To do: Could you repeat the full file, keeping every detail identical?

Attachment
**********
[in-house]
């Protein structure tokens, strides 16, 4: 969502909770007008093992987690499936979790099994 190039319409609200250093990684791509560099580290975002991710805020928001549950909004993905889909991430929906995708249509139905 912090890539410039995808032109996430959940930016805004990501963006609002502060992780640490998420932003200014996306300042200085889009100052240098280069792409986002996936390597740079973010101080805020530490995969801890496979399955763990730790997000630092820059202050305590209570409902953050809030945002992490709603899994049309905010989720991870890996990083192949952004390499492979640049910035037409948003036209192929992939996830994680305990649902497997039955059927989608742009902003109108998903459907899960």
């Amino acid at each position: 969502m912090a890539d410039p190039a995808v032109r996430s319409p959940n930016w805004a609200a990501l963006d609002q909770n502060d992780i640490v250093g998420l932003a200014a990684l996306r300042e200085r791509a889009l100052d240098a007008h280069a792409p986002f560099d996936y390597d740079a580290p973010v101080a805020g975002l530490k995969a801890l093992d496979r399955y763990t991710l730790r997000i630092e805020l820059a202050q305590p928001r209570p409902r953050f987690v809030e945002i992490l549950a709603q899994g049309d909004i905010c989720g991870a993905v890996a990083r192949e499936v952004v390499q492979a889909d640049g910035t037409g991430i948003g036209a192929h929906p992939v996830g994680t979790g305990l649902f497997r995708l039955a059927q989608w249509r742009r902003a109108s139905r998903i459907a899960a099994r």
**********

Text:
[in-house]
């Protein structure tokens, strides 16, 4: 969502909770007008093992987690499936979790099994 190039319409609200250093990684791509560099580290975002991710805020928001549950909004993905889909991430929906995708249509139905 912090890539410039995808032109996430959940930016805004990501963006609002502060992780640490998420932003200014996306300042200085889009100052240098280069792409986002996936390597740079973010101080805020530490995969801890496979399955763990730790997000630092820059202050305590209570409902953050809030945002992490709603899994049309905010989720991870890996990083192949952004390499492979640049910035037409948003036209192929992939996830994680305990649902497997039955059927989608742009902003109108998903459907899960």
């Amino acid at each position: 969502m912090a890539d410039p190039a995808v032109r996430s319409p959940n930016w805004a609200a990501l963006d609002q909770n502060d992780i640490v250093g998420l932003a200014a990684l996306r300042e200085r791509a889009l100052d240098a007008h280069a792409p986002f560099d996936y390597d740079a580290p973010v101080a805020g975002l530490k995969a801890l093992d496979r399955y763990t991710l730790r997000i630092e805020l820059a202050q305590p928001r209570p409902r953050f987690v809030e945002i992490l549950a709603q899994g049309d909004i905010c989720g991870a993905v890996a990083r192949e499936v952004v390499q492979a889909d640049g910035t037409g991430i948003g036209a192929h929906p992939v996830g994680t979790g305990l649902f497997r995708l039955a059927q989608w249509r742009r902003a109108s139905r998903i459907a899960a099994r």